Providing constitutional health care in jails often proves challenging to jail administrators. Specific recent imperatives in jail health care—including implementation of the Affordable Care Act and safely managing the mental health crisis—provide opportunities to improve quality and efficiency. This is especially important in larger jails where the scale of operations presents unique challenges and the number of patients affected is significant.
Prisoners are among the groups most heavily impacted by HIV with an estimated prevalence three to five times higher than the general population. The period following release from corrections is associated with significant lapses in care. Although model programs to support linkage to care following incarceration exist, there is no systemic framework for evaluating such programs.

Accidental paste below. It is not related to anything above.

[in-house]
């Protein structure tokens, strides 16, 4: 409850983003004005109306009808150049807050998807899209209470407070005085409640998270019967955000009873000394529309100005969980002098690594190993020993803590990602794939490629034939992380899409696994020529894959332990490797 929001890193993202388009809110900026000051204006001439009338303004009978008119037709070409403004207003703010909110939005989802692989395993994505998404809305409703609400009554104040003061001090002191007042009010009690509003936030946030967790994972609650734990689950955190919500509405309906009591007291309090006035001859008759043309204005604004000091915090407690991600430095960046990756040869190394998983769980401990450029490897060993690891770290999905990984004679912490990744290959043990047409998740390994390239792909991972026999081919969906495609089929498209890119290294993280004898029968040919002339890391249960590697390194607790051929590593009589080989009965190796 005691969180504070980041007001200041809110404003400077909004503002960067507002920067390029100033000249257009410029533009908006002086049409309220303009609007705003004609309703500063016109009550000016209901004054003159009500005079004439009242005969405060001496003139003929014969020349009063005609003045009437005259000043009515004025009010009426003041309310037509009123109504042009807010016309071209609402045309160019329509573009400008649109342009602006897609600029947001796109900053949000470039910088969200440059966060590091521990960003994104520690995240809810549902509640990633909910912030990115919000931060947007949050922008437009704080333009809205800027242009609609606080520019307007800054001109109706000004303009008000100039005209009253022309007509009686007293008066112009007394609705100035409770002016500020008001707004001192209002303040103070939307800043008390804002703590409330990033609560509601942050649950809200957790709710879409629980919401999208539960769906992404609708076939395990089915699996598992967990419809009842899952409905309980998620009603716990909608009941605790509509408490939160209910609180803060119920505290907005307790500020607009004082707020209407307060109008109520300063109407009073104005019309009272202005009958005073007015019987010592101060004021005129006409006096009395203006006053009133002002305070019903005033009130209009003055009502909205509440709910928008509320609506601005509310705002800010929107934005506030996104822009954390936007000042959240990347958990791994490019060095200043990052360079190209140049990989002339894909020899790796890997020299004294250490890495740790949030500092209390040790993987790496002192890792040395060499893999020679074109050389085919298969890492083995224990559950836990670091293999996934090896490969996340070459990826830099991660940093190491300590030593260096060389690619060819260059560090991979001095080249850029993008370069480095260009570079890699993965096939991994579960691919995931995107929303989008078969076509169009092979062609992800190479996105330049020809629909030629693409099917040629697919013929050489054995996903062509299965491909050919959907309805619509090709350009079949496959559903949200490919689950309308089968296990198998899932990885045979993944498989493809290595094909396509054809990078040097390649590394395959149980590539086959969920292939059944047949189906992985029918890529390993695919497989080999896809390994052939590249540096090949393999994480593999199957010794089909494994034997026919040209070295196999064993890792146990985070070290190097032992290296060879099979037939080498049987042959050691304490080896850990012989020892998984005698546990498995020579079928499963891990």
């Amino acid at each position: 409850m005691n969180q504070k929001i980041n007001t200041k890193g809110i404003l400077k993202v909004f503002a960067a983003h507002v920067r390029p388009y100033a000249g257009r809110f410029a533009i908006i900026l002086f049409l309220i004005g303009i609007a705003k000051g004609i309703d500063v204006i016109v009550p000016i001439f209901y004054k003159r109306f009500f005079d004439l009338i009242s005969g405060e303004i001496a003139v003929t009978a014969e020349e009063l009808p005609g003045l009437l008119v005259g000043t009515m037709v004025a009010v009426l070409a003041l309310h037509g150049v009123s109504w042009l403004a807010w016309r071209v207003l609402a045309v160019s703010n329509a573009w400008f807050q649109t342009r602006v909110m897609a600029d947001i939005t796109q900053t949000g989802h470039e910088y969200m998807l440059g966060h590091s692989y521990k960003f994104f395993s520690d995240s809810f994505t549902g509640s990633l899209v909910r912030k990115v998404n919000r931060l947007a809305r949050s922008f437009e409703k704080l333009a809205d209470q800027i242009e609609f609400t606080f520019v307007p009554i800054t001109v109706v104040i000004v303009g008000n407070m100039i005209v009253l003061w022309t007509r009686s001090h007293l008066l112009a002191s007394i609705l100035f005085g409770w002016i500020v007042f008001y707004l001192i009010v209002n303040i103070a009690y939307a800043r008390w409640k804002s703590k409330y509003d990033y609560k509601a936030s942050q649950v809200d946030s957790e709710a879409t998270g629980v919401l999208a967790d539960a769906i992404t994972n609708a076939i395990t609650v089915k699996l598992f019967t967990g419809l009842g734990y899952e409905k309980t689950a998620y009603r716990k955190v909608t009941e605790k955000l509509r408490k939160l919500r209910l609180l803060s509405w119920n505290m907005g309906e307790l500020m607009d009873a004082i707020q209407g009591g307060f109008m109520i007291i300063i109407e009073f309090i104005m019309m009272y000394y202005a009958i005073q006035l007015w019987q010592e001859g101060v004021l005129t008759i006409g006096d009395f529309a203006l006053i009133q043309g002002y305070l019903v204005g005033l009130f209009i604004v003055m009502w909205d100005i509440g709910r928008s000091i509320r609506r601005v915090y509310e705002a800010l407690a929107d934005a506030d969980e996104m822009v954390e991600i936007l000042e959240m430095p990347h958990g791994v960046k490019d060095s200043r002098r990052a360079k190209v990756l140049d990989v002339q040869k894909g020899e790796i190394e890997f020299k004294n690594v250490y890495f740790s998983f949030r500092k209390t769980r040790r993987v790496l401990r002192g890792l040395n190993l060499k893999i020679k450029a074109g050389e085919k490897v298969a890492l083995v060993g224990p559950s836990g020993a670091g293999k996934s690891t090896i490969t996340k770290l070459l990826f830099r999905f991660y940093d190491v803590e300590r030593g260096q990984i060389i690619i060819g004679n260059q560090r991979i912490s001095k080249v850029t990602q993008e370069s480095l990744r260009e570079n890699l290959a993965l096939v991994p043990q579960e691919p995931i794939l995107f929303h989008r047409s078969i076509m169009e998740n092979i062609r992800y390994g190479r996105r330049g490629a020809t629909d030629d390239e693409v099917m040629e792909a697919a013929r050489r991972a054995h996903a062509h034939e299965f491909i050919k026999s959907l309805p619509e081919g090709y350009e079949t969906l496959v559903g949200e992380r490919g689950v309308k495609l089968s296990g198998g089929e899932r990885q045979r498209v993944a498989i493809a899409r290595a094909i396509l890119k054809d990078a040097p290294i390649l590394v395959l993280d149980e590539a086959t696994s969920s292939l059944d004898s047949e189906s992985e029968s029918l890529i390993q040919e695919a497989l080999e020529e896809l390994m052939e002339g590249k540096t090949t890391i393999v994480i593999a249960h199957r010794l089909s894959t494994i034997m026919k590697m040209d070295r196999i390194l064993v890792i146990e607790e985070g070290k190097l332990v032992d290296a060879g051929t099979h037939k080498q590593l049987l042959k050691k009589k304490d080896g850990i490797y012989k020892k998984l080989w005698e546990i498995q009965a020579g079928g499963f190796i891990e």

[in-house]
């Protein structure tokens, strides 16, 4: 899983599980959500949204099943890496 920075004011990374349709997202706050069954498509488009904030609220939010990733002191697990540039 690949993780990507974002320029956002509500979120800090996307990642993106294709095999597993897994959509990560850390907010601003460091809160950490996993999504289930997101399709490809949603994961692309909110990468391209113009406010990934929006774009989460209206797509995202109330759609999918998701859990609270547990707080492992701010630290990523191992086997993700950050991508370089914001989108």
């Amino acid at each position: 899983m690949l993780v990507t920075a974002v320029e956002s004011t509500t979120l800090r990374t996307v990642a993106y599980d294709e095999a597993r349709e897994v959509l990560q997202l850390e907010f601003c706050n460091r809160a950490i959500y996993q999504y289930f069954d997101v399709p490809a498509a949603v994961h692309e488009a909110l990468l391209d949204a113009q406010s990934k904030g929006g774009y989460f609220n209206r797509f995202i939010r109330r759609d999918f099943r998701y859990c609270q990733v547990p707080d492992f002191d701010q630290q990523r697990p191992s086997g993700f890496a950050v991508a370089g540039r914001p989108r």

Health information about prisoners is excluded from national databases. The lack of health information on prisoners reduces the estimate of true prevalence of diseases in the United States. Without sufficient representation of disease prevalence of both civilian and non-civilian populations, funding decisions are based on an underrepresentation of the true need. This underrepresentation disproportionately affects lower socioeconomic minorities and has an impact on measuring health disparities especially in cardiovascular disease.